In this paper we investigate the use of the joint estimation (JE) outlier detection method as a statistical process control method for short-run autocorrelated data. Because JE is able to differentiate between four different outlier (out-of-control observation) types, performance is reported with respect to its ability to locate the out-of-control observation and identify the associated type. This is of particular interest to practitioners because the four different types may indicate different problems in the process. The results show that JE performs better for AR(1) models when the out-of-control observation is the last observation than for MA(1) models. However, JE is better able to distinguish between the four outlier types for MA(1) models than for AR(1) models. An example using real data is also provided.Key Words: Autocorrelated Observations, Statistical Process Control

*By* **C.M. Wright, Western Carolina University, Cullowhee,
NC 28723** and **D.E. Booth **and** M.Y. Hu, Kent State
University, Kent, OH 44242**

**Introduction**

One basic assumption of traditional statistical process control (SPC) methods is the existence of sufficient historical data for proper analysis. At least twenty-five or thirty samples of size four or five each are assumed to be necessary for the purposes of establishing control limits for process monitoring (Montgomery (1996) and Quesenberry (1991a)). This is a concern for the practitioner, because in SPC applications there are often situations where the process does not yield enough observations for effective use of traditional SPC methods. This short-run data can be the result of situations that do not allow for frequent process measurement such as short production runs, process start ups, new equipment, major tool changes, different raw materials, and different production processes.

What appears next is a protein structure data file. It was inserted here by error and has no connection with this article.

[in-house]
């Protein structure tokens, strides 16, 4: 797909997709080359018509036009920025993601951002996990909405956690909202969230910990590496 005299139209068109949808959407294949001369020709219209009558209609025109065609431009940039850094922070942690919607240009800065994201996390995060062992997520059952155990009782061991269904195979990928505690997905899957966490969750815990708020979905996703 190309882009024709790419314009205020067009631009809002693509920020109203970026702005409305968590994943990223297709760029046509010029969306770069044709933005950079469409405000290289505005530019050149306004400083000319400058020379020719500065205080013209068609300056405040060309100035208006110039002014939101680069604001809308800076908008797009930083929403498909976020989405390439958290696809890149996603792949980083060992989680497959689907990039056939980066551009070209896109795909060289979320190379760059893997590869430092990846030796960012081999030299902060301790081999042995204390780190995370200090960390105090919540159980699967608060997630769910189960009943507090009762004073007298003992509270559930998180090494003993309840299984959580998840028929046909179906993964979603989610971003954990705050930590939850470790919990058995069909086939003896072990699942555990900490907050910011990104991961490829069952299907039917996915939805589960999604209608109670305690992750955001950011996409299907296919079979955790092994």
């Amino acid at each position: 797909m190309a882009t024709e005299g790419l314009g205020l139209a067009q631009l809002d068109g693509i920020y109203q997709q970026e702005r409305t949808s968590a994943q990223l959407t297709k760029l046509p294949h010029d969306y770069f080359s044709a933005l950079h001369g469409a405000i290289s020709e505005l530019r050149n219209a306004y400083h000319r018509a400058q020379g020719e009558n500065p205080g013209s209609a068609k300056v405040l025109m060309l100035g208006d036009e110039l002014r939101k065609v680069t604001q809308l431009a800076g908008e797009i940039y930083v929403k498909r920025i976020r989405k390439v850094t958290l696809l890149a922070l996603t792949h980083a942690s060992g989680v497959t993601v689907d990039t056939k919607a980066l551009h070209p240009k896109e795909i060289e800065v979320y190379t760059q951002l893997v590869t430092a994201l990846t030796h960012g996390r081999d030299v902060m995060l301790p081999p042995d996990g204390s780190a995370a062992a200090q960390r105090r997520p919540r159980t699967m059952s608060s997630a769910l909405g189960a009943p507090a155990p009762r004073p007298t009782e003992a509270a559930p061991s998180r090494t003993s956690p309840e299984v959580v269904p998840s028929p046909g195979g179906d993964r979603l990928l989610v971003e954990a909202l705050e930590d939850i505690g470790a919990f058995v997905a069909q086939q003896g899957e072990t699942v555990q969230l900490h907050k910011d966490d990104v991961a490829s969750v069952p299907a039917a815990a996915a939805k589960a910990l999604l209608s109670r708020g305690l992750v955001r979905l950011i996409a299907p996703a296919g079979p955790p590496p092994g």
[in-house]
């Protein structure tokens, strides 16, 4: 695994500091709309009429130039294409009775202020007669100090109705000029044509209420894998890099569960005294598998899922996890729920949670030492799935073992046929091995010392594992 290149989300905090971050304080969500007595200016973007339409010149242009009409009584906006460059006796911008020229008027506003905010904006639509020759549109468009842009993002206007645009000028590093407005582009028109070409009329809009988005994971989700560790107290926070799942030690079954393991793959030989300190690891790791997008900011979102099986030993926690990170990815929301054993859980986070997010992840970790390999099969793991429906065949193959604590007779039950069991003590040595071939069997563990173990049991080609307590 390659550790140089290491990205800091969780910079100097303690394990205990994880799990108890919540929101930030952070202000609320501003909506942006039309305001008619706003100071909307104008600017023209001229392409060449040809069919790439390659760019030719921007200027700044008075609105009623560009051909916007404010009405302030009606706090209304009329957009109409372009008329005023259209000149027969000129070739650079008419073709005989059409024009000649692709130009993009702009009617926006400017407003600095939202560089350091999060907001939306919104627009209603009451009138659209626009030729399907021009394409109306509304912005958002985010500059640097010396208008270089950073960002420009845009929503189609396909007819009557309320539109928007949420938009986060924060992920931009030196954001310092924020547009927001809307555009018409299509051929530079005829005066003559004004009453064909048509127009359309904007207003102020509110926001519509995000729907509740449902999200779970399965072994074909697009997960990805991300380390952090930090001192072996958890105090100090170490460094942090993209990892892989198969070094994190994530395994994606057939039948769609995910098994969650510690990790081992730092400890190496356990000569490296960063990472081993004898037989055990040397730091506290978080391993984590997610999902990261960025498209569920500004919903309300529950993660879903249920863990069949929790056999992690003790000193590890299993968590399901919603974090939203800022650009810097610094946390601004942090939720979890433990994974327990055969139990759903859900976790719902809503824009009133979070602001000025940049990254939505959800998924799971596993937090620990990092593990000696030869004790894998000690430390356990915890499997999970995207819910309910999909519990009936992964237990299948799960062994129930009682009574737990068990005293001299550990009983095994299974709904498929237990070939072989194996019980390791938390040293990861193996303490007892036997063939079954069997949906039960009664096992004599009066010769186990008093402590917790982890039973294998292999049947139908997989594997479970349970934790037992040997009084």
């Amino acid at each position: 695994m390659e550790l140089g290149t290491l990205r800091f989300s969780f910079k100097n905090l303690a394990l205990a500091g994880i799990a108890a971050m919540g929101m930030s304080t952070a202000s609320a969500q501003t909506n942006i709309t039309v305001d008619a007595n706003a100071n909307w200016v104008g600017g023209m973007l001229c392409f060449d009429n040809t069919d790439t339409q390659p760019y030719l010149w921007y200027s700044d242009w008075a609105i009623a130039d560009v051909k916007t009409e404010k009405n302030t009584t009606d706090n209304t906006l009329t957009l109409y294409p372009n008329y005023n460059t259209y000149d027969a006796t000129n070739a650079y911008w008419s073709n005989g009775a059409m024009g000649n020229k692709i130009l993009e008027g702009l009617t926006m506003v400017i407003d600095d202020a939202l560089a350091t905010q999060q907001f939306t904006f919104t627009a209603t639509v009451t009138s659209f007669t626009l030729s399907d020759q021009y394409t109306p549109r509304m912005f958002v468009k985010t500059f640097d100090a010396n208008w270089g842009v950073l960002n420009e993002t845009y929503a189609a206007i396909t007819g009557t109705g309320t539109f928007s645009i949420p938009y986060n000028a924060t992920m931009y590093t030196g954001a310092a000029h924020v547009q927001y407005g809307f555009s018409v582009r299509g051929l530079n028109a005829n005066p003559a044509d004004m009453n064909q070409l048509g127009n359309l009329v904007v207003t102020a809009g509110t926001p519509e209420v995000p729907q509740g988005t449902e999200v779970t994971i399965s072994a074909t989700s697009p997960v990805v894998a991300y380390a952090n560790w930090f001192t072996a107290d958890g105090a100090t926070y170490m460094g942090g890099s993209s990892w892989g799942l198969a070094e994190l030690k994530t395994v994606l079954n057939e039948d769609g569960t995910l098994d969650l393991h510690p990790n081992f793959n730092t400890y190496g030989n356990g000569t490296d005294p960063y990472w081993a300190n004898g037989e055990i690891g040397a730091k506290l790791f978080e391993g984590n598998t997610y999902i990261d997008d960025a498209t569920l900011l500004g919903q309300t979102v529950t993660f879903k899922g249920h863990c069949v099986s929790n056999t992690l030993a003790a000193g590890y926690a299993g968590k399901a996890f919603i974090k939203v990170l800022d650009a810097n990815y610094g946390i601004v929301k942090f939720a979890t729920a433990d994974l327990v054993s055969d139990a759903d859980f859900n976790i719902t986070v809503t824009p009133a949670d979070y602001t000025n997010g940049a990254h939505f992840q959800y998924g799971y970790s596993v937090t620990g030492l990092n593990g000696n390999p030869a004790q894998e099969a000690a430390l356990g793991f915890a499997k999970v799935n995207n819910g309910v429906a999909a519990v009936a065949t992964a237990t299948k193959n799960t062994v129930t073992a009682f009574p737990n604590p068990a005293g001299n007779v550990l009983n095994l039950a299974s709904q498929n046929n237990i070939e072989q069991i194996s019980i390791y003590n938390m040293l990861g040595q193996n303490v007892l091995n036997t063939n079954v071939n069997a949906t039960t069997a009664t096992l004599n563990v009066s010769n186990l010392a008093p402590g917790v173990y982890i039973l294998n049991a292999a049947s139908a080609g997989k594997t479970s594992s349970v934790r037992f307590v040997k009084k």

Traditional SPC methods in Phase 2 are often based on the assumption that the process data are both independent and identically distributed (i.i.d.). This assumption is violated in many SPC data situations. This is an important consideration for practitioners, since autocorrelated data are prevalent in the chemical and continuous process industries as well as in computer integrated manufacturing environments (Alwan and Radson (1992), Baxley (1990), Berthouex et al. (1978), Ermer et al. (1979), Harris and Ross (1991), Hunter (1990), and Montgomery and Friedman (1989)). Thus, other alternatives must be investigated for detection of out-of-control observations.